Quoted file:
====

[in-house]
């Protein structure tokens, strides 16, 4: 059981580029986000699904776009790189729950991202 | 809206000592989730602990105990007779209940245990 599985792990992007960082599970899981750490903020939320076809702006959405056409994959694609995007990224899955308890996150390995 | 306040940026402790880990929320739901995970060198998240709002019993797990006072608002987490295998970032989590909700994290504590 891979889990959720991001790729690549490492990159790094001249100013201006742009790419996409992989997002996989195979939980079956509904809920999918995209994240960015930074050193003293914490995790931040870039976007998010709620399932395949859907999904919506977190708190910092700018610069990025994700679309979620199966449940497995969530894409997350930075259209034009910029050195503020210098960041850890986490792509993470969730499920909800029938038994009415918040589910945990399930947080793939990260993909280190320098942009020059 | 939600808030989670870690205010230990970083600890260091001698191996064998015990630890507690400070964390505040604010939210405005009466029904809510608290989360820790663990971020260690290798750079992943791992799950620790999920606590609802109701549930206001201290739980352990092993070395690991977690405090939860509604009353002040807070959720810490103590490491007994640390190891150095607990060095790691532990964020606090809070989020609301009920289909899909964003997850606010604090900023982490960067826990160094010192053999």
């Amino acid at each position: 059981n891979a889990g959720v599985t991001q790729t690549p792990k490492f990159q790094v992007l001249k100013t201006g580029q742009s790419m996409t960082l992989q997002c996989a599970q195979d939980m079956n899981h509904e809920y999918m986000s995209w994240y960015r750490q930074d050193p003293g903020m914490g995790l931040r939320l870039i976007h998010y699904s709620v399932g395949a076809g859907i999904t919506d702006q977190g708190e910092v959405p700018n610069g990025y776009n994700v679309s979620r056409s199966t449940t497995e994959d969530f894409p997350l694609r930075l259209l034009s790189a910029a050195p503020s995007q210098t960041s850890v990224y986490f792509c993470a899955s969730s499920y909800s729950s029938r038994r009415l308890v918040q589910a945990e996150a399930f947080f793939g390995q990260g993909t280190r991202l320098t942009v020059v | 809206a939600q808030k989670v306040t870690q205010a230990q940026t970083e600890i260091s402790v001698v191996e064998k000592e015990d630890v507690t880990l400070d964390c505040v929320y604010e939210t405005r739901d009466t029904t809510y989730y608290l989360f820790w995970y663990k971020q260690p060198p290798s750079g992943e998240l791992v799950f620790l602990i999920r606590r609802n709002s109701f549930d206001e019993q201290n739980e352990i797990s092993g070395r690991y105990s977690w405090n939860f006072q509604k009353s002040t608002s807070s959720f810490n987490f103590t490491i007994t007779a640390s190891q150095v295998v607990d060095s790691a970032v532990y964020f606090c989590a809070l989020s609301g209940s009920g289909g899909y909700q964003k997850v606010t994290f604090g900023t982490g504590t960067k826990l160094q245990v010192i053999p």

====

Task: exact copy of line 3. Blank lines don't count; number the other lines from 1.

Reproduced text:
């Amino acid at each position: 059981n891979a889990g959720v599985t991001q790729t690549p792990k490492f990159q790094v992007l001249k100013t201006g580029q742009s790419m996409t960082l992989q997002c996989a599970q195979d939980m079956n899981h509904e809920y999918m986000s995209w994240y960015r750490q930074d050193p003293g903020m914490g995790l931040r939320l870039i976007h998010y699904s709620v399932g395949a076809g859907i999904t919506d702006q977190g708190e910092v959405p700018n610069g990025y776009n994700v679309s979620r056409s199966t449940t497995e994959d969530f894409p997350l694609r930075l259209l034009s790189a910029a050195p503020s995007q210098t960041s850890v990224y986490f792509c993470a899955s969730s499920y909800s729950s029938r038994r009415l308890v918040q589910a945990e996150a399930f947080f793939g390995q990260g993909t280190r991202l320098t942009v020059v | 809206a939600q808030k989670v306040t870690q205010a230990q940026t970083e600890i260091s402790v001698v191996e064998k000592e015990d630890v507690t880990l400070d964390c505040v929320y604010e939210t405005r739901d009466t029904t809510y989730y608290l989360f820790w995970y663990k971020q260690p060198p290798s750079g992943e998240l791992v799950f620790l602990i999920r606590r609802n709002s109701f549930d206001e019993q201290n739980e352990i797990s092993g070395r690991y105990s977690w405090n939860f006072q509604k009353s002040t608002s807070s959720f810490n987490f103590t490491i007994t007779a640390s190891q150095v295998v607990d060095s790691a970032v532990y964020f606090c989590a809070l989020s609301g209940s009920g289909g899909y909700q964003k997850v606010t994290f604090g900023t982490g504590t960067k826990l160094q245990v010192i053999p």